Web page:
Undoubtedly the most controversial film of the year, the seemingly endless tête à tête between stars Léa Seydoux, Adèle Exarchopoulos and director Abdellatif Kechiche rolled out with sensational force long before the film hit U.S. theaters (and long after it won the Palme d'Or). New, eyebrow-raising anecdotes from what seemed like a truly uncomfortable set appeared almost daily, and it was hard to keep focus on the expertly crafted masterpiece at the center of it all. Nevertheless the film provided talking points for months, and 2013 was Blue's year, for better or worse (but mostly better).

2. "12 Years a Slave"
Steve McQueen has shown himself to be a consistent, scrupulous and talented director who's now rightly achieved his resting place in the mainstream. "12" is the most resonant film on slavery perhaps ever made, thanks largely in part to its unflinching portrayals of the brutality that happened at that time. As a contemporary film it's a thing of restless beauty, with a loving attention to craft from all involved.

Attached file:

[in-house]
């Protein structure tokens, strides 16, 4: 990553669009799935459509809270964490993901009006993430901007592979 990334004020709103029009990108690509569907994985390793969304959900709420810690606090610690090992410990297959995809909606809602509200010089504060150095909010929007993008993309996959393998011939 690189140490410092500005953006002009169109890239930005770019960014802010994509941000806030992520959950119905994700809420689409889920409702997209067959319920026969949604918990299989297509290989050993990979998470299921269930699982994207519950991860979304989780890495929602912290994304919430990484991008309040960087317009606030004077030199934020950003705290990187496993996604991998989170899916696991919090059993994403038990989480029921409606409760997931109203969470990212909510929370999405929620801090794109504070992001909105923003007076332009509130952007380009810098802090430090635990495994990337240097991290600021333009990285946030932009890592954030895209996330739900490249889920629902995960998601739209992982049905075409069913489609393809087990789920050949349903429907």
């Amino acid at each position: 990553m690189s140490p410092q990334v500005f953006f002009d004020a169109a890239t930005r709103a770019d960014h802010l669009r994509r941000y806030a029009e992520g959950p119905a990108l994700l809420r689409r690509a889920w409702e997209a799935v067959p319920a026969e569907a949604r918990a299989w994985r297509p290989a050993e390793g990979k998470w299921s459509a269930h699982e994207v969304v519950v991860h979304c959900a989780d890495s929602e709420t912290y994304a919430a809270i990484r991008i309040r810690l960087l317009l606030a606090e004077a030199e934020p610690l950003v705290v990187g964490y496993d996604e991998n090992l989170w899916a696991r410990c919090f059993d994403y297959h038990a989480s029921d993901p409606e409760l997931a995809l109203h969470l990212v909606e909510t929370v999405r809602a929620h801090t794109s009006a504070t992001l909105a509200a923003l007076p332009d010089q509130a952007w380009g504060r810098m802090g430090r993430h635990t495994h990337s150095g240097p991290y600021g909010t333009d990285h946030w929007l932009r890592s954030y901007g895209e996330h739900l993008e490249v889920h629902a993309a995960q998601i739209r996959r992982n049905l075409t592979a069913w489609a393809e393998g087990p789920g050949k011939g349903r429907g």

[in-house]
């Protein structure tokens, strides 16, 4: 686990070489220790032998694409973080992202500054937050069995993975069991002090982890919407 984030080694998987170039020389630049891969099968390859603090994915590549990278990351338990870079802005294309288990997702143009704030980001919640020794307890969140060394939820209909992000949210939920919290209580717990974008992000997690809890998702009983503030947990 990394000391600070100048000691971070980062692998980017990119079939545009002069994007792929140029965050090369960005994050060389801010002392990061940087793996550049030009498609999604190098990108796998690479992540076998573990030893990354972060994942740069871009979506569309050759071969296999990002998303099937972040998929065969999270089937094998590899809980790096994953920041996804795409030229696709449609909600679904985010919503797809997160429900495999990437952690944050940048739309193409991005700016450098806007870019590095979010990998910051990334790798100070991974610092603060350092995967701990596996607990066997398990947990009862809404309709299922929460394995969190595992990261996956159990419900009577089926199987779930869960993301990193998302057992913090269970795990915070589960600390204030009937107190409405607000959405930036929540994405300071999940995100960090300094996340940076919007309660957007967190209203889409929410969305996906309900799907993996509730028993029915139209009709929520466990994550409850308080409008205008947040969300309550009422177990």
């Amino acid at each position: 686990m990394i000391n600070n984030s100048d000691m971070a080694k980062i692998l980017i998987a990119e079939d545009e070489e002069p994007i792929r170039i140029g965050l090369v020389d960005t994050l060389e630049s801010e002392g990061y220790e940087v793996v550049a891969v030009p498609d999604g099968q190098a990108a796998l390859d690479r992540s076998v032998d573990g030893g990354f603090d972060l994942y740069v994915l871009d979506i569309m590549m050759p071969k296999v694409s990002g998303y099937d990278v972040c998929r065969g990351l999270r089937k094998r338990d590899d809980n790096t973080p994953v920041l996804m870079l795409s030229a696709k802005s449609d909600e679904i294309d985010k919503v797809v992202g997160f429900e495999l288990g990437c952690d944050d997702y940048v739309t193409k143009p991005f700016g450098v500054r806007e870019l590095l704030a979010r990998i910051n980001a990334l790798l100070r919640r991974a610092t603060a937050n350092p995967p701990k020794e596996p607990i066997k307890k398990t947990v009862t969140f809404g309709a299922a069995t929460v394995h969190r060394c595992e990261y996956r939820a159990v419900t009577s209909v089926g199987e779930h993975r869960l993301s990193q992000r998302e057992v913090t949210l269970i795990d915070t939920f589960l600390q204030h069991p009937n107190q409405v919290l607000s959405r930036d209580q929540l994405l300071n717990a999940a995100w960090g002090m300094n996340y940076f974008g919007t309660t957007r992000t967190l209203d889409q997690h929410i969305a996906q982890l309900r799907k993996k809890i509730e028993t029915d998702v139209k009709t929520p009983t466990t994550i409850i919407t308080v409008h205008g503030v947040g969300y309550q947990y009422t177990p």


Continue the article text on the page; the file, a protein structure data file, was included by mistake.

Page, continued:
1. "Her"
Doesn't Spike Jonze always seem to have his finger perfectly on the fears and fascinations of our current milieu? Each of his films feels so present, and yet so timeless. "Her" might be his best film to date, and it's certainly the best film of 2013. Only Jonze could handle subject matter this persistently topical with such a delicate artistry so as not to make it feel like the future, past or present. At the center of "Her" is a love story, that really feels no more different than any other relationship, and while its motif of digital immersion may become more or less relevant, this movie will nonetheless be a poignant hallmark in an age of radical cultural and social change. Oh, and one last thing: Scarlett Johansson's voice.